U.S West Texas Intermediate (WTI) crude futures fell 40 cents to $57.22 a barrel.
Oil fell almost 3% a barrel on Thursday, weighed down by weakness in US equities markets and an expectation that crude output would rise in the Gulf of Mexico following last week's hurricane in the region.
Brent crude futures were down 69 United States cents, or 1.1 per cent, to settle at $US63.66 a barrel.
A larger than expected crude inventory drawdown offset by large builds in refined product inventories led to crude prices on Wednesday falling over 1 percent, extending a 3 percent-plus drop in prices in the previous session. September Brent fell $1.36 to $62.30 on the ICE Futures Europe Exchange. The global benchmark hit a session high of $66.84 earlier in the day.
Crude inventories fell by 1.4 million barrels in the week to July 12 to 460 million, industry group the American Petroleum Institute (API) said on Tuesday.
But gasoline stocks USOILG=ECI rose 3.6 million barrels, compared with analysts' expectations in a Reuters poll for a 925,000-barrel drop.
In its latest Short-Term Energy Outlook released last week, EIA said the USA crude oil and petroleum product net imports will average 0.6 million b/d in 2019, down from an average of 2.3 million b/d in 2018.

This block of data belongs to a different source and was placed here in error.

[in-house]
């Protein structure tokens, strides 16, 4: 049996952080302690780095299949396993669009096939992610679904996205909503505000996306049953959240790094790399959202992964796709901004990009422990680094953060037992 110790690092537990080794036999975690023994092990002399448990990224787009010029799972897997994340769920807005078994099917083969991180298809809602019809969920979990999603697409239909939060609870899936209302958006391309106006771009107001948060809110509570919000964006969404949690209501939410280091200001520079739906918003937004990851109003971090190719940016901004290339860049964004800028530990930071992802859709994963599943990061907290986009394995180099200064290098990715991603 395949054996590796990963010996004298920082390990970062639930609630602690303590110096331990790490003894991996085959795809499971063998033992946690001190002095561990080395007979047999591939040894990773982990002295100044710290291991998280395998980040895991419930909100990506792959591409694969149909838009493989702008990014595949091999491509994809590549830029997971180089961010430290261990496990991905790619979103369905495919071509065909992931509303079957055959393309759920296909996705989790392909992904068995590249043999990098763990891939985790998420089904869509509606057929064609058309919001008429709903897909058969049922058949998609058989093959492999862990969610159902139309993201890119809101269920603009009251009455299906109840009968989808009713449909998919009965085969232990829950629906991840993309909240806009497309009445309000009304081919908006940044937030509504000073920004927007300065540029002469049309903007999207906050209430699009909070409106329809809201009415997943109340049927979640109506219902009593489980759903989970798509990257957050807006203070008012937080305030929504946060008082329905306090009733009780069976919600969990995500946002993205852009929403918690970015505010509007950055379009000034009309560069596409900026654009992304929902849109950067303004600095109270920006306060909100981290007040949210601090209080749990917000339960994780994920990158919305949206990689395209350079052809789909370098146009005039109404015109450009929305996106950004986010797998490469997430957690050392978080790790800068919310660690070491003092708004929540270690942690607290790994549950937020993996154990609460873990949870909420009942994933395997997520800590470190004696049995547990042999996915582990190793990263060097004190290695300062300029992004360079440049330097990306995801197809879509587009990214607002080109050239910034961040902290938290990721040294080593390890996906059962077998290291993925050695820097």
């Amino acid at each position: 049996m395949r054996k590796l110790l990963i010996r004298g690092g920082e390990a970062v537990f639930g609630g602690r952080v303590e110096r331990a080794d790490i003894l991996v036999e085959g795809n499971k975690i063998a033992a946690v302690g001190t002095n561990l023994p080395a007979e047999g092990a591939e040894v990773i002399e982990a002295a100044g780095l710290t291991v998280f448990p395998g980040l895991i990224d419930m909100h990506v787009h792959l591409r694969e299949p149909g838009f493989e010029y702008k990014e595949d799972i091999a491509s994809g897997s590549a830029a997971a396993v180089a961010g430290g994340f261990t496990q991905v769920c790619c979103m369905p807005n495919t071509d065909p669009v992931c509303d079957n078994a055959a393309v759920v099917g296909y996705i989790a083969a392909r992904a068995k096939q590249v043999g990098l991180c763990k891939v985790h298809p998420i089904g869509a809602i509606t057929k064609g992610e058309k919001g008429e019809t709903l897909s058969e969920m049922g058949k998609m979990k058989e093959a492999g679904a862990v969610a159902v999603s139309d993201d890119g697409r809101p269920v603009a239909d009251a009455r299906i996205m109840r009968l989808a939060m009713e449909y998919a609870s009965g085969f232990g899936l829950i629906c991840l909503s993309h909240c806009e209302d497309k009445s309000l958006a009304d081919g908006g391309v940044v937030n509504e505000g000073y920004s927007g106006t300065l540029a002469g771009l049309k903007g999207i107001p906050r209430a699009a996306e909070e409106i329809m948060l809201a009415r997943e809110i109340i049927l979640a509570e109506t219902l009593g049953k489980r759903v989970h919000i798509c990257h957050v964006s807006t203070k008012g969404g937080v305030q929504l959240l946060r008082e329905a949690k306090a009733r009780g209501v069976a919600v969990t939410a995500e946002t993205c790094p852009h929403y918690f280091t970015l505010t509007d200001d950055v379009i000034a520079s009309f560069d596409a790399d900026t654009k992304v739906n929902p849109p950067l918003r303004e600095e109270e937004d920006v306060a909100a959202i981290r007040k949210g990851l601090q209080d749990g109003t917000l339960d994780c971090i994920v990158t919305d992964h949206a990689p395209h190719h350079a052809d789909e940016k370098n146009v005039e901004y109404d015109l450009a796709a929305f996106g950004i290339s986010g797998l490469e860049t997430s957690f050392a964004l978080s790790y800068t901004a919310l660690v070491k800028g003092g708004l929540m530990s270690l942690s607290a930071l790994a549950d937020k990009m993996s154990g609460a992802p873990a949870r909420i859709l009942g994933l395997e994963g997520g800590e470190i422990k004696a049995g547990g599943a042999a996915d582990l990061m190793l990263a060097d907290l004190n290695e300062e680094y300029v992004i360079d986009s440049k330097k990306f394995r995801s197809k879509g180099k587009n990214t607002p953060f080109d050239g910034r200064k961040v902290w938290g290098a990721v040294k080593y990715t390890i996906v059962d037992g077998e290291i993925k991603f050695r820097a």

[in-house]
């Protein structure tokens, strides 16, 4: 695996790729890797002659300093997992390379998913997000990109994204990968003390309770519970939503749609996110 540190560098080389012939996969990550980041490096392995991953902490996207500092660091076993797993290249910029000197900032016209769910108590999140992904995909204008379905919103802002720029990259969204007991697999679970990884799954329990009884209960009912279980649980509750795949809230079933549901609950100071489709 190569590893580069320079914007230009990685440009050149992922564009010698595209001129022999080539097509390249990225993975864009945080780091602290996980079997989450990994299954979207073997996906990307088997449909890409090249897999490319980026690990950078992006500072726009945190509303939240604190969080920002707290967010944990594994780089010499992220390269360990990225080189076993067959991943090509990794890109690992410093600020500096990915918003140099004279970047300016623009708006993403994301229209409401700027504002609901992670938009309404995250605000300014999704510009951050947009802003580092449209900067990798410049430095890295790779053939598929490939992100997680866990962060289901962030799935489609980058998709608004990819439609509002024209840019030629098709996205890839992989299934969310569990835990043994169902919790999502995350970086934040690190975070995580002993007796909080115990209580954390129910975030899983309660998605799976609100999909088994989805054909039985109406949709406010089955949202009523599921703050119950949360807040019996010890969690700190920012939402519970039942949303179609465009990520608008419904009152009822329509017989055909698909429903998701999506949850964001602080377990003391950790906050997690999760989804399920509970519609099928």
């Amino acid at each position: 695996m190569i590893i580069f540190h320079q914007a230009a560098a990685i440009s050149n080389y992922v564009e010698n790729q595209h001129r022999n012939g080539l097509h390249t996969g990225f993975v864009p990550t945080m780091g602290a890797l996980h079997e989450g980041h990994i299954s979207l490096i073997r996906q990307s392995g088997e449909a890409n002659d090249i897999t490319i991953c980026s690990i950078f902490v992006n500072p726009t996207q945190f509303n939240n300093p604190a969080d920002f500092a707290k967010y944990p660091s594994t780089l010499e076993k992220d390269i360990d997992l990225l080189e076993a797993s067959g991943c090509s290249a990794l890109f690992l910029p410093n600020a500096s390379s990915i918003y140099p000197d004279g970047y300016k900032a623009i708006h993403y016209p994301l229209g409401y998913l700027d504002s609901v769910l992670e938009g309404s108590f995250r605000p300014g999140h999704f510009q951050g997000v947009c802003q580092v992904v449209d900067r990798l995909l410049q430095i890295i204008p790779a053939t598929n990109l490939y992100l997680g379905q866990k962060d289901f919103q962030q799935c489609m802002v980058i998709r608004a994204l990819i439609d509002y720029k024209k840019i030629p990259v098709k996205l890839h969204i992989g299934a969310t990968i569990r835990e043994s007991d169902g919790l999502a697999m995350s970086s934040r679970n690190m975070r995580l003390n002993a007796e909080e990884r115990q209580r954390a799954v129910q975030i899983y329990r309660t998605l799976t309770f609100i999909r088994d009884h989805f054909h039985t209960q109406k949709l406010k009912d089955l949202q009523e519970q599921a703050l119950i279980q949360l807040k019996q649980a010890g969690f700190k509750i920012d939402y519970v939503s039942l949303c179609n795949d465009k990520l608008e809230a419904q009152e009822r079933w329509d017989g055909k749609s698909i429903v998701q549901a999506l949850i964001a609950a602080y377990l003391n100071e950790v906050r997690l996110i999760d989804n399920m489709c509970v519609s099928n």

The smaller-than-expected decline suggested production shut-ins caused by Hurricane Barry late last week had little impact on inventories.
Distillate stockpiles, which include diesel and heating oil, rose 5.7 million barrels, versus expectations for a 613,000-barrel increase, the EIA data showed. Still, the possibility of crude flows being disrupted from the Middle East remains in focus after Iran's Foreign Minister Mohammad Javad Zarif said his country was capable of shutting crucial oil-shipping route the Strait of Hormuz, but is unwilling to do so.
More than half of daily crude production in the Gulf of Mexico remained offline Tuesday, the Bureau of Safety and Environmental Enforcement (BSEE) reported, as most oil companies were re-staffing facilities to resume production.
However, Iran later denied it was willing to negotiate over its ballistic missile program, contradicting a claim by U.S. Secretary of State Mike Pompeo, and appearing to undercut Trump's statement.